Demand for lamb has expanded Sweden’s sheep market to meet consumer demand, we visit a Swedish farm to find out more about the country’s sheep farming.
The challenges facing the expanding Swedish sheep industry couldn’t be more different from that in the UK.
Long winters with temperatures down to -25C mean sheep face more than half of the year housed indoors and when they are outdoors they are at threat from predators such as lynx, wolves and bears.
The country is home to 9,300 flocks containing 300,000 ewes and rams, with the average flock having about 30 ewes and a third of flocks having nine ewes or fewer.
With only 3,000 sheep slaughtered a week, it is not enough to feed the increase in demand with about 1.6kg of lamb eaten per person a year.
Only 40 flocks in the country have more than 500 ewes with one of those being Norrby Farm run by Tomas Olsson and his family.
Farm facts: Norrby Farm
- 200ha land- 80ha cereals, 120ha grass
- 900 ewes
- Graze from May-October
- 500mm of rain with temperature lows of -25C
- Straw: 100kg/ewe a year, cost £80/t
- Silage: 600t DM a year
- Barley: 70t a year (home-grown), cost £160/t
- Soya: 30t a year, cost £400/
He farms a flock of 900 ewes consisting of 600 Finn Dorsets, 100 Finn sheep, 100 Dorsets, 50 Texels and 50 Suffolks.
The flock is split in two with an early lambing and late lambing flock with produce sold in to high-end restaurants in Stockholm.
Speaking at the Sheep Breeders’ Round Table Mr Olsson explained how his aim was to produce a high quality carcass for the restaurant trade.
Early lambing flock
“We have had the same customer for 25 years and aim to have lamb on the menu by 1 March from our early lambing flock with a carcass grade of 3H and a cull weight of 14-15kg deadweight (27-28kg liveweight).
“We aim for 400g a day growth and supply 800 lambs from our farm and 2,000 in total from a mixture of four farms to the restaurants in March and April,” he explained.
For the early lambing flock, 400 Finn Dorset ewes are synchronised to get a tight lambing period. Mr Olsson said the Finn cross Dorset produced a good mothering ewe that could breed early.
“Finn sheep are good for fertility and mothering ability and the Dorset for early lambing. They usually scan at 210-220% and the goal is to sell two lambs for every ewe a year,” he said.
The farm uses mostly Texel as the terminal sire, with the breed imported from Denmark with a focus on muscle and easy lambing.
However, rules in Sweden prevent live animal imports and laparoscopic insemination, so imported semen can only be used by vaginal insemination.
Mr Olsson explained: “Sweden is scrapie free and we have a high health status hence the rules in place for importing sheep.”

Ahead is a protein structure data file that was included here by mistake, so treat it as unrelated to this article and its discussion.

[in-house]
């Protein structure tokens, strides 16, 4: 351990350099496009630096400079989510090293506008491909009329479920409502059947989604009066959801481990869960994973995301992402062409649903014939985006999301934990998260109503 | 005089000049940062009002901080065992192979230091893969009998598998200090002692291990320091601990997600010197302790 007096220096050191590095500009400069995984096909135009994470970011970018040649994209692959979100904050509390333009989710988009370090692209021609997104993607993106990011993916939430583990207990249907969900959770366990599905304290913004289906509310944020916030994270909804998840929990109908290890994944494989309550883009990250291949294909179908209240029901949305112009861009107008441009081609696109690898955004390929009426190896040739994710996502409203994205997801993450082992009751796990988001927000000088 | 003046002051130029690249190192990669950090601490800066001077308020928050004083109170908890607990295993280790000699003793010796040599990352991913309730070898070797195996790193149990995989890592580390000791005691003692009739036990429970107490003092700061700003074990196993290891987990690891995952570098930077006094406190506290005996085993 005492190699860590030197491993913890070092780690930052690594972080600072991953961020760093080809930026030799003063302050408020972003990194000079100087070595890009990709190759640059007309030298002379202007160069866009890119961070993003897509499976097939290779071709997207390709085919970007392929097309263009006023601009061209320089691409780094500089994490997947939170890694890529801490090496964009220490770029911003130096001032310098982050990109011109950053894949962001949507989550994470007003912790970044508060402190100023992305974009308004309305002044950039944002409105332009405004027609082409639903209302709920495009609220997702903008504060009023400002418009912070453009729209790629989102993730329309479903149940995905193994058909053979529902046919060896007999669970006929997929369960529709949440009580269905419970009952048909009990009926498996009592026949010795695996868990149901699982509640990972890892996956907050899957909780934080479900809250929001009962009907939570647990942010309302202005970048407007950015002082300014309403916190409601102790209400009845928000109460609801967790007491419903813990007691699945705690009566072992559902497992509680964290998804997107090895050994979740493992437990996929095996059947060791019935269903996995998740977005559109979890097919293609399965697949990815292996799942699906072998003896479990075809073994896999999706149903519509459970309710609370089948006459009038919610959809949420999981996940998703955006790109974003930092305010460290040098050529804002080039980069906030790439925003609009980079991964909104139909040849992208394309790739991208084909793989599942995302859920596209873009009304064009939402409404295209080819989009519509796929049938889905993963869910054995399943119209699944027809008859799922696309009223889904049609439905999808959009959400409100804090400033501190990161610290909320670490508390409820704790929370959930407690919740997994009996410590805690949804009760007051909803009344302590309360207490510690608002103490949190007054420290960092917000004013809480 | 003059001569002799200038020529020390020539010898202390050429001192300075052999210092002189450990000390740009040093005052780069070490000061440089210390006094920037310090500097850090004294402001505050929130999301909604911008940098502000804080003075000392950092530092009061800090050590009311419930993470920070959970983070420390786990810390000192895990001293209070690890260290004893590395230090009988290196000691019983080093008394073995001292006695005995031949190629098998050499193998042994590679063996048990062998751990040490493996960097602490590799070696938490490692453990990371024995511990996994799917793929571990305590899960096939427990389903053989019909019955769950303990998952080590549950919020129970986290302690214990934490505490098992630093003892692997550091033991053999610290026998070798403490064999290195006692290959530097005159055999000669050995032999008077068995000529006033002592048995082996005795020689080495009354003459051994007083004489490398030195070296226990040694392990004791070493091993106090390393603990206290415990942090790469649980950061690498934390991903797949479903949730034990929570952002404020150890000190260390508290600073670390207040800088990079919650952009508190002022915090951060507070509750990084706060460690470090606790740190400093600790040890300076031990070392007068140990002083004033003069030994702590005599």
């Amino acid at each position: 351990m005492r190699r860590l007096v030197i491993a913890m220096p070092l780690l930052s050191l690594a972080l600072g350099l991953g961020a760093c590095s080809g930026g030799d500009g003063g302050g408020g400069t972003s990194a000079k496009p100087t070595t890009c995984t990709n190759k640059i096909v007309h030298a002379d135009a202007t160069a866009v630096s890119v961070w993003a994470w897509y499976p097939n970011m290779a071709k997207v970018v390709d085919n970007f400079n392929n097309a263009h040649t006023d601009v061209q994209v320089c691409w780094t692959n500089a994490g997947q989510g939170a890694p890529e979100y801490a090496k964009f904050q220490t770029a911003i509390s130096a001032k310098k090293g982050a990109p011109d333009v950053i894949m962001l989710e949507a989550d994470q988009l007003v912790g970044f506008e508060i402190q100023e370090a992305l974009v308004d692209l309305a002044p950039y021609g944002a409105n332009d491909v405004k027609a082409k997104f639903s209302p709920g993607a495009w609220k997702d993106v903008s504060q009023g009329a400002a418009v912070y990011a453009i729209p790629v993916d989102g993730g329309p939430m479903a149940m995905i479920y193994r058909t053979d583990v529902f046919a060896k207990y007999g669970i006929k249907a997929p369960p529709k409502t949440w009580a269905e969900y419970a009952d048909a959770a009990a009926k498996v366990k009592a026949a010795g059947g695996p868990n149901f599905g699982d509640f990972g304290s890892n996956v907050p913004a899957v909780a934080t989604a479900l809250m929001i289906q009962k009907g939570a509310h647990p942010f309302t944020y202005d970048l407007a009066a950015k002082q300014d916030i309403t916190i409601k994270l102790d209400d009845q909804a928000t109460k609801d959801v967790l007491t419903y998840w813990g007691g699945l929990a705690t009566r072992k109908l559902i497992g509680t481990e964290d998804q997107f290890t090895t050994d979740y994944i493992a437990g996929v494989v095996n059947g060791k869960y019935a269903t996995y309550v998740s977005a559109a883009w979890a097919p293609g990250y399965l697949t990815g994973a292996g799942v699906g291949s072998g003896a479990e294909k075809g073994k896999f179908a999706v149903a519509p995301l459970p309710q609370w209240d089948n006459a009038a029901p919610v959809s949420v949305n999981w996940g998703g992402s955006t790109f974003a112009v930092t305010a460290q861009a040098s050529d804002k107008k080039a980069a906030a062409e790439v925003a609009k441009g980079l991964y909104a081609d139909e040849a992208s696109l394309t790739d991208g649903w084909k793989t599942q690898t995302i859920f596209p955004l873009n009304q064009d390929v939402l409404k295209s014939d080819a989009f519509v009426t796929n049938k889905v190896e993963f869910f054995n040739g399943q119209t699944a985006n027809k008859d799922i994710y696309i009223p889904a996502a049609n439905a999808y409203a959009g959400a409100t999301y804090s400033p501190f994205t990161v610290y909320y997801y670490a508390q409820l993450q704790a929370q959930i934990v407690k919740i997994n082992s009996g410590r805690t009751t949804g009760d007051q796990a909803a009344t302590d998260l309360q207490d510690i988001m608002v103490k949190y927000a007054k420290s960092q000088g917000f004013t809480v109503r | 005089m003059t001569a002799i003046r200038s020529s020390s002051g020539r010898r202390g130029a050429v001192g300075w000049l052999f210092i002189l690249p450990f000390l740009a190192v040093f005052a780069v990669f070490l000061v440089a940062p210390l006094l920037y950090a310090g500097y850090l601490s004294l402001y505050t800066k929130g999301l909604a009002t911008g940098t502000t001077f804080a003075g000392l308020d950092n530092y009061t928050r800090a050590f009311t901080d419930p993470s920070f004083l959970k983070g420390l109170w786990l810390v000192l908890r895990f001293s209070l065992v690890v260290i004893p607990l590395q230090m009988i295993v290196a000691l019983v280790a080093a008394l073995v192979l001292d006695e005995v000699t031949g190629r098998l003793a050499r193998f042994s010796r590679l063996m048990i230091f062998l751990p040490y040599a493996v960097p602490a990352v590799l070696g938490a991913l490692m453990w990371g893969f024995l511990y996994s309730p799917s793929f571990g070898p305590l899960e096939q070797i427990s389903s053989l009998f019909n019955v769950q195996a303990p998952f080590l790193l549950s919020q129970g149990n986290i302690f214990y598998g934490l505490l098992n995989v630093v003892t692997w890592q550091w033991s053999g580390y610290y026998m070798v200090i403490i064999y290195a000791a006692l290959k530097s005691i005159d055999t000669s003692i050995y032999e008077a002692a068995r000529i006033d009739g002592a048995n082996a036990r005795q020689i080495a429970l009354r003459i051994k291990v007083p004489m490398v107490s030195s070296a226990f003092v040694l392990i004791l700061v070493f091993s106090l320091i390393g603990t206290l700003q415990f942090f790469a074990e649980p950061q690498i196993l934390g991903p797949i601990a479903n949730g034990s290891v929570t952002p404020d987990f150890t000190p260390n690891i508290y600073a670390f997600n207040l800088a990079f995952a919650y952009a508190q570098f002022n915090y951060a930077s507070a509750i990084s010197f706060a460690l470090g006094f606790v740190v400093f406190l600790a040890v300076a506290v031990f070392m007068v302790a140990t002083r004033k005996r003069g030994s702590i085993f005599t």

In fact, strict rules within the country mean they have no issues with resistant parasites, have a low prevalence of foot-rot, have low use of antibiotics and 80% of the sheep flock is tested free from maedi visna (MV).
The later lambing flock is lambed indoors from April with lambs put out to grass from the start of May where they are finished.
Finn Dorset ewes are tupped with a Suffolk. “The Suffolk is very popular now and is the most common used breed for grass-fed lambs,” he said.
Sheep are grazed in 5ha paddocks, however, strict grassland management is required due to prolific grass growth in the summer months. “In the summer we get double the grass growth due to longer sunlight hours. It can be hard to handle,” he said.
Lambs are weaned at the end of July and slaughtered mid-August onwards with a deadweight of 20kg (liveweight 45-48kg) at a U/R grade.
Dry ewes from the early lambing flock are then grazed on land and receive an environmental payment of £50 a ewe.
“This means we make money twice for every ewe in the early lambing flock- once from the lamb and secondly from the environmental payment.”
Mr Olsson receives about £4.20/kg DW for every lamb sold in the autumn, with the average price in Sweden about £3/kg DW.
For lambs sold in the spring he gets £6.80/kg DW with the Swedish average £4.80/kg DW including transport. He also gets about £0.50/kg for the wool.
“We get a good premium selling in to the restaurants and the aim is to continue to sell fresh Swedish lamb year round,” he said.
Key facts about sheep farming in Sweden
- 9,300 flocks containing 300,000 ewes and rams
- Average flock 30 ewes and a third of flocks having nine ewes or less
- Only 40 flocks more than 500 ewes
- About 3,000 sheep slaughtered a week
- Only four auction marts in country for breeding sheep, all sheep sold deadweight
- One abattoir has 80% of market
- Increase in direct sales of “boxed lamb” from farm
- Majority of breeds used are native. Increasing use of cross breeding with imported semen